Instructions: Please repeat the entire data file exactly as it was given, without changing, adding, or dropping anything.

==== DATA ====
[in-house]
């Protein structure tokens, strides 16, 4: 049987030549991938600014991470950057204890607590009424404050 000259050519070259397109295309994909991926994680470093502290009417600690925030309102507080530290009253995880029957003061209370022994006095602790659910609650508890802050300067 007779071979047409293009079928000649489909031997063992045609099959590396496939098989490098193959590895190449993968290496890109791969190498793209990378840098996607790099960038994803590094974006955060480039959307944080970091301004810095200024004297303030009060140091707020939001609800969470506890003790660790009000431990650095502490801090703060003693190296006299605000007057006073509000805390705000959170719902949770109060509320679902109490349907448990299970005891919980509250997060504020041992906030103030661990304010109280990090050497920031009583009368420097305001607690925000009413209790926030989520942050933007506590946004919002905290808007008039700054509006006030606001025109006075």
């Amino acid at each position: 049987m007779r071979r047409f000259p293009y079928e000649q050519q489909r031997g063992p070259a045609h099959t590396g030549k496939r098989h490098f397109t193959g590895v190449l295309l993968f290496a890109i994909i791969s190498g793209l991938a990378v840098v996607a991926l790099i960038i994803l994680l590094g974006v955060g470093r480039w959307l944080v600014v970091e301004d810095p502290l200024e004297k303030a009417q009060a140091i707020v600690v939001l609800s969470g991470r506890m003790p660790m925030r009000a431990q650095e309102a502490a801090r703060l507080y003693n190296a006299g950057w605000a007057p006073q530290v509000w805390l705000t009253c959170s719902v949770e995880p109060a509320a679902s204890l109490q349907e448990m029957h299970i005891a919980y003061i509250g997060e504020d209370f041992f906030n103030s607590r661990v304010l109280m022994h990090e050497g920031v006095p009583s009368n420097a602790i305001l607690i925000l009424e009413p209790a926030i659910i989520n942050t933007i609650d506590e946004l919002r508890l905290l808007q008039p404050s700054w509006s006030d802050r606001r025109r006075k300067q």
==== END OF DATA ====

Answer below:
[in-house]
């Protein structure tokens, strides 16, 4: 049987030549991938600014991470950057204890607590009424404050 000259050519070259397109295309994909991926994680470093502290009417600690925030309102507080530290009253995880029957003061209370022994006095602790659910609650508890802050300067 007779071979047409293009079928000649489909031997063992045609099959590396496939098989490098193959590895190449993968290496890109791969190498793209990378840098996607790099960038994803590094974006955060480039959307944080970091301004810095200024004297303030009060140091707020939001609800969470506890003790660790009000431990650095502490801090703060003693190296006299605000007057006073509000805390705000959170719902949770109060509320679902109490349907448990299970005891919980509250997060504020041992906030103030661990304010109280990090050497920031009583009368420097305001607690925000009413209790926030989520942050933007506590946004919002905290808007008039700054509006006030606001025109006075």
């Amino acid at each position: 049987m007779r071979r047409f000259p293009y079928e000649q050519q489909r031997g063992p070259a045609h099959t590396g030549k496939r098989h490098f397109t193959g590895v190449l295309l993968f290496a890109i994909i791969s190498g793209l991938a990378v840098v996607a991926l790099i960038i994803l994680l590094g974006v955060g470093r480039w959307l944080v600014v970091e301004d810095p502290l200024e004297k303030a009417q009060a140091i707020v600690v939001l609800s969470g991470r506890m003790p660790m925030r009000a431990q650095e309102a502490a801090r703060l507080y003693n190296a006299g950057w605000a007057p006073q530290v509000w805390l705000t009253c959170s719902v949770e995880p109060a509320a679902s204890l109490q349907e448990m029957h299970i005891a919980y003061i509250g997060e504020d209370f041992f906030n103030s607590r661990v304010l109280m022994h990090e050497g920031v006095p009583s009368n420097a602790i305001l607690i925000l009424e009413p209790a926030i659910i989520n942050t933007i609650d506590e946004l919002r508890l905290l808007q008039p404050s700054w509006s006030d802050r606001r025109r006075k300067q």